You may have been in those projects when all is well and the correspondence is good going back and forth and then crickets.
Radio silence from the client.
You’ve sent a few emails that have gone unanswered. Maybe even a few calls have gone unreturned.
Your client has disappeared!
What do you do next?
There are a few things, but first, keep in mind that no matter how good the relationship is remember that you really don’t know the full story of your client.
So before your brain starts jumping to conclusions, be empathetic first and foremost.
Are you ok?
First, you want to make contact, probably via email with a simple “Are you ok?” type of email.
Something simple, like:
I haven’t heard from you in a while. I called X times and sent emails on A, B, and C but haven’t heard back. I just wanted to make sure everything is ok? Please let me know so I know everything is good or if there’s anything that I can help with.
A nudge to move forward
After having sent that and then a couple of days go by and you still haven’t heard back.
I know things come up unexpectedly. I just wanted to see what your thoughts were about X so that we can move forward with Y. If priorities have shifted, that’s ok too. We are at a standstill and the project is in jeopardy of missing the scheduled date of completion.
If there still is no response, there’s a good chance it’s been a month or more since you last heard from them at this point.
It’s time to close the project and move forward.
I haven’t heard from you since X. I’ve sent Y emails and called Z times. As per our agreement, I’ll be putting your project on hold. When you are ready, I can re-schedule your project. Re-scheduling the project involves 1, 2, and 3. Please pay your remaining balance by
Sending an invoice will certainly awaken a sleeping client one way or another. You may not get the payment, but you’ll certainly get some sort of response good, bad, or otherwise.
Item of note here is that if you don’t have a “ghosting clause” in your agreement, here’s the time to put one in.
You don’t want projects to linger on for months, maybe years even.
This is a simple paragraph in your contract that states what happens if they are unresponsive. Put strict parameters around what "unresponsive" means and the consequences of this. State what has to happen for the project to be re-scheduled to be worked on and any penalty fees that may or may not apply.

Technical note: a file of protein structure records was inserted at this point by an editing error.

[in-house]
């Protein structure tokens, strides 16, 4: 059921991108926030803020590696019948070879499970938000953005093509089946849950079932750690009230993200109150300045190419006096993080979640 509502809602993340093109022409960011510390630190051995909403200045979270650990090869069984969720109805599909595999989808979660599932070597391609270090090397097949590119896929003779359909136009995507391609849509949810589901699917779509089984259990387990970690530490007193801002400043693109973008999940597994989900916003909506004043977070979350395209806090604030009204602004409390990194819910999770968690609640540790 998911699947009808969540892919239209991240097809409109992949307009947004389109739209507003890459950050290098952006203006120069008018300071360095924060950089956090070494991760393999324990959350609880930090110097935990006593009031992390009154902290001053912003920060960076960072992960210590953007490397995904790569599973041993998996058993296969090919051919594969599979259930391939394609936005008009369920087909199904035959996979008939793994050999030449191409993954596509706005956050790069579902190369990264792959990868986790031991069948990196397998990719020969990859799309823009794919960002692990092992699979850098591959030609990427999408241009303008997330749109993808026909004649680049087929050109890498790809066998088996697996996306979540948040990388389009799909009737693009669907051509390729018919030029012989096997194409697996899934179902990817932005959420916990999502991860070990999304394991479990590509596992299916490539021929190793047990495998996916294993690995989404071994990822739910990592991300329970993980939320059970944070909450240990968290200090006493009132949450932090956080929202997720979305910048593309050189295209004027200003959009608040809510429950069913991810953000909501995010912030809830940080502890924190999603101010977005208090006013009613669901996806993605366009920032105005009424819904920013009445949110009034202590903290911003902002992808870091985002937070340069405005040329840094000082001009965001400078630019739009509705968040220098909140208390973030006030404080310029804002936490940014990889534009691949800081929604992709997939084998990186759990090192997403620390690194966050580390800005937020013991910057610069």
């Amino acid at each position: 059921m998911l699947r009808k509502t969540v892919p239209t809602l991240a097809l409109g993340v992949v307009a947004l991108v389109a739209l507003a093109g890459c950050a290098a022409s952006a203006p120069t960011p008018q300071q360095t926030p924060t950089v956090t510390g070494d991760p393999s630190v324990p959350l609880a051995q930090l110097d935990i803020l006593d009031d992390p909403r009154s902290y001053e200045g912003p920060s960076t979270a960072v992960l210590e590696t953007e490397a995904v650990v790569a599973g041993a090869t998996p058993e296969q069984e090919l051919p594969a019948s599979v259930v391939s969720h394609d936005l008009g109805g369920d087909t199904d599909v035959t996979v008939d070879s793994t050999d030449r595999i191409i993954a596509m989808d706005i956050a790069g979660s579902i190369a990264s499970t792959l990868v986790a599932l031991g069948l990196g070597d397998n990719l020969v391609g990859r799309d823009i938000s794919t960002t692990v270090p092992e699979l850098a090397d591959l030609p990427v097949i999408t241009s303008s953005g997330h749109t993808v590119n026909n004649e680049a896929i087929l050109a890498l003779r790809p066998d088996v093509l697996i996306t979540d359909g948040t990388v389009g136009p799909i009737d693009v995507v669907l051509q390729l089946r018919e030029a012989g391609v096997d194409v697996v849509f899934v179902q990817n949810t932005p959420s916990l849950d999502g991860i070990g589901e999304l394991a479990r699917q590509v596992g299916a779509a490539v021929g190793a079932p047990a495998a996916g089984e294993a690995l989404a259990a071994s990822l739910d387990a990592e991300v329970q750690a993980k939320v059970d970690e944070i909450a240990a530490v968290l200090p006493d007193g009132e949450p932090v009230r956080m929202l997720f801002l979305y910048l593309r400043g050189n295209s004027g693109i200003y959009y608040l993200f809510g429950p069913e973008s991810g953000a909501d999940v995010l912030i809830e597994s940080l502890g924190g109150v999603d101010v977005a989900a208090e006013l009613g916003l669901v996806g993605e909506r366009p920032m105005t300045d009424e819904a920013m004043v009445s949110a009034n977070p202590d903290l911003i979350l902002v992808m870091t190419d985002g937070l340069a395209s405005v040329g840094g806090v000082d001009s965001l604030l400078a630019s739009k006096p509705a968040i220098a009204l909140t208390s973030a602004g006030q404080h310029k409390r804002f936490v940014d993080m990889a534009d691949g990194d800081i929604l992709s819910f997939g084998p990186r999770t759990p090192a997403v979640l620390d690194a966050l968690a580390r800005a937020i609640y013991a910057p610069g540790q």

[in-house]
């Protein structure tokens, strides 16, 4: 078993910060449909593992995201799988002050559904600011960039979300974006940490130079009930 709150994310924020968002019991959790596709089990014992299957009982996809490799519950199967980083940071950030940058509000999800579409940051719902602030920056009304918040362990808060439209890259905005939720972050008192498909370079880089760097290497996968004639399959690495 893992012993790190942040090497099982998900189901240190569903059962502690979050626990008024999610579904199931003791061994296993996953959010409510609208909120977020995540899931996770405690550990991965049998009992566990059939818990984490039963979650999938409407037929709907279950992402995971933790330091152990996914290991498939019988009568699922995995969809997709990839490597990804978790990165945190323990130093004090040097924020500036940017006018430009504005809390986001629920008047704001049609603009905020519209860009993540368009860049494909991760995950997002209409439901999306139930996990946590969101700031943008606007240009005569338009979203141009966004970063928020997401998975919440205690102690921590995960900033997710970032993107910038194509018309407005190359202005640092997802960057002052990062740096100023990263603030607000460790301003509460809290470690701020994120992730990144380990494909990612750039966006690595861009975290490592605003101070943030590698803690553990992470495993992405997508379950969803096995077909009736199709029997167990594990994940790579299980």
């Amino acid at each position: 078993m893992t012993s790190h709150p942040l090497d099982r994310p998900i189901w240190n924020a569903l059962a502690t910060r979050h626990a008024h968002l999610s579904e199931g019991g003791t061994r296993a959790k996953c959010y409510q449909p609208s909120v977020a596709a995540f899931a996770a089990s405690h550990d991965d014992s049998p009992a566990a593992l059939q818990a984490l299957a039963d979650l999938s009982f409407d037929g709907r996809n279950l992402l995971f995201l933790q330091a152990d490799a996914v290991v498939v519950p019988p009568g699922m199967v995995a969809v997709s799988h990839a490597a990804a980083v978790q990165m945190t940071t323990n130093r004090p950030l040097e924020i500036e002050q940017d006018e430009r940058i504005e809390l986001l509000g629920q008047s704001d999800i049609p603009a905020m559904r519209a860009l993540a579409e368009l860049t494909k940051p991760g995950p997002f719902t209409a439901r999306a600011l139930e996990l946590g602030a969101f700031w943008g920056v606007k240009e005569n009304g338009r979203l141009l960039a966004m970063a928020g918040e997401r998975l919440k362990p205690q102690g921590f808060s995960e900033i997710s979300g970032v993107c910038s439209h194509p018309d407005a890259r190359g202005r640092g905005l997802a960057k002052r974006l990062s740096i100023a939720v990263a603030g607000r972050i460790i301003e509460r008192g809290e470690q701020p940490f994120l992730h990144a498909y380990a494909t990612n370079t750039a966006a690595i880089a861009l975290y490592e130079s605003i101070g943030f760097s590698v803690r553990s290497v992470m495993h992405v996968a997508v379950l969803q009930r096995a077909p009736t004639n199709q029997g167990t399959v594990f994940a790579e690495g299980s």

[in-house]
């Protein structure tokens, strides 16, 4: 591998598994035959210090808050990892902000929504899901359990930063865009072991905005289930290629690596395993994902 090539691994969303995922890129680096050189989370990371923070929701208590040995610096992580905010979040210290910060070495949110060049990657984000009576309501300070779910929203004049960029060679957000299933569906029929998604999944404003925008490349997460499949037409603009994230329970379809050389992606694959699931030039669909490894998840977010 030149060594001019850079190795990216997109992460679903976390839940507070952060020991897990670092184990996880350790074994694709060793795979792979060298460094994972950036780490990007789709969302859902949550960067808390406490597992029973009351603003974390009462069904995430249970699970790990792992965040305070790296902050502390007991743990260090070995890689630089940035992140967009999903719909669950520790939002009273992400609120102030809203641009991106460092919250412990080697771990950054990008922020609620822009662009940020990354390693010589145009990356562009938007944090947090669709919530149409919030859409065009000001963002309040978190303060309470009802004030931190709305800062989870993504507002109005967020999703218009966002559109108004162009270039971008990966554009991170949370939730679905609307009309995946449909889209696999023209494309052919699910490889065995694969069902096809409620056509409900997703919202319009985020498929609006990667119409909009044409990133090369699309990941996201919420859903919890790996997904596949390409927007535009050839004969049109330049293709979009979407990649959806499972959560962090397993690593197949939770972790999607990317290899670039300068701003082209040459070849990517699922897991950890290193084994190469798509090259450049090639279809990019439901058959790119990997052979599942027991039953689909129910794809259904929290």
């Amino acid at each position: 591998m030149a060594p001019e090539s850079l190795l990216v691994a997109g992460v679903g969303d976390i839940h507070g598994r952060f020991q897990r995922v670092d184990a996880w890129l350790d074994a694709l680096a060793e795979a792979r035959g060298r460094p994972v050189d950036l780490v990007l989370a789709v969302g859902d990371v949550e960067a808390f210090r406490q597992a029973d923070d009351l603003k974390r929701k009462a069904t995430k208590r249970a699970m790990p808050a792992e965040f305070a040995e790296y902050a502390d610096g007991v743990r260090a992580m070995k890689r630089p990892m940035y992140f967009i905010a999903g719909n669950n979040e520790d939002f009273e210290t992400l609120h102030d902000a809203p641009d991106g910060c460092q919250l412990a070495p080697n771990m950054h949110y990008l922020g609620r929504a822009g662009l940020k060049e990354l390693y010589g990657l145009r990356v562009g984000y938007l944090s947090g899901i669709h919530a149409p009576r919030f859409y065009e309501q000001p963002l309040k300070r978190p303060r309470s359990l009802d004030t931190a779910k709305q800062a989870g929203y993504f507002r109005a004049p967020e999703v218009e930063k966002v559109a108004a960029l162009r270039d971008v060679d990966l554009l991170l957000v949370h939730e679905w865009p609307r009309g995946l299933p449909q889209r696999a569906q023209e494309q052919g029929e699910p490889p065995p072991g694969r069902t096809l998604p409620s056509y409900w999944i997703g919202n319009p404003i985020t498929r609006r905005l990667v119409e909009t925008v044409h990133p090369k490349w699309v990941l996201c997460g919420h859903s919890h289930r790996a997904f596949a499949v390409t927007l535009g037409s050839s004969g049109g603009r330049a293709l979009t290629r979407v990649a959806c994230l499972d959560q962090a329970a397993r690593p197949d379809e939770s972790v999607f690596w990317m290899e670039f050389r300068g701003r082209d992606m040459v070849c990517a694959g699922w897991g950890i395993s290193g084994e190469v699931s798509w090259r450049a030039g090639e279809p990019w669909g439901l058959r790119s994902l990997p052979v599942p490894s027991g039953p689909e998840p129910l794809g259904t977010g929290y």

Clients aren’t bad. They don’t go into projects with the intention of ghosting, but when it does happen, you’ll be happy that you have that clause in place.
Running your freelance business
More episodes in this topic:
What do you do when a crisis hits?
How to start building an email list as a freelancer?
How do you manage time wearing so many hats as a freelancer?
What software tools do you use for business? What is best?
How do you prevent, manage scope creep in your projects?
Do you schedule in time for exploring or reading articles online?
What is the best way to get income fast?
What happens if you can’t define a scope of work on a call?
What do I do first thing Monday morning?
How can I focus on my business when I’ve got a ton client work?
Do I have to be concerned with GDPR?
What are the tools and services that you use and would recommend to freelancers?
How do you have time for all that you do?
What podcasting gear do I use?
Does live chat bring you in business?
How do you followup with a lead after a proposal?
Did hiring a mentor really help you with starting up your business or your career?
What is my writing process
What is the easiest way to get a remote testimonial?
How do you determine a quality prospect?
How do you step away and actually take a vacation?
Are job boards reliable?
How to decrease the sales cycle or time to close?
How would you write a cold outreach email?
How to present different services that could potentially diminish your abilities in the minds of clients?
Should I bundle projects for clients or keep projects separate per client?
What product do you use for your business that you can’t live without?
What makes you stand out from other freelancers?
Do I drop this client?
How do I set a goal?
Do you meet leads and clients face-to-face?
How do I work “ON” my business and not “IN” my business?
What is the best structure for setting a goal?
How do you do a review of your week?
What do I say when a potential client says I’m too expensive?
What is activity based selling?
How to get more clients?
How to have a productive week?
Do you use a CRM for your business?
How do you choose the technology for your clients?
What is the structure of a weekly review?
What is the structure of a monthly review?
What are lead generation techniques to get me out of the feast and famine revenue cycle?
How do I know if I should buy a course?
What’s a polite way to tell existing clients you are raising your rates? And what is a reasonable percentage to go up?
How many email follow-ups should I send to a lead?
What do I do? I’m afraid to filter the tire kickers coming into my business because they are the only leads I have.
How to take the next step from contracting resource to solo business owner?
What do you think about Gutenberg? Schmutenberg!
How do I get better at sales?
How to overcome objections in sales?
How do I respond to an RFP?
How to respond to “I don’t need strategy, can you just do…”?
If you don’t have experience, how to you prove the quality without the education/experience?
How do you handle a client that has ghosted?
What do you ask during a sales call?
How to improve your sales process as a freelancer?
How to charge more as a freelancer?
How do you push past the imposter syndrome?
How do you segment your email list?
What to say when a client insists on adding something new?
What kind of content should I promote to potential clients?
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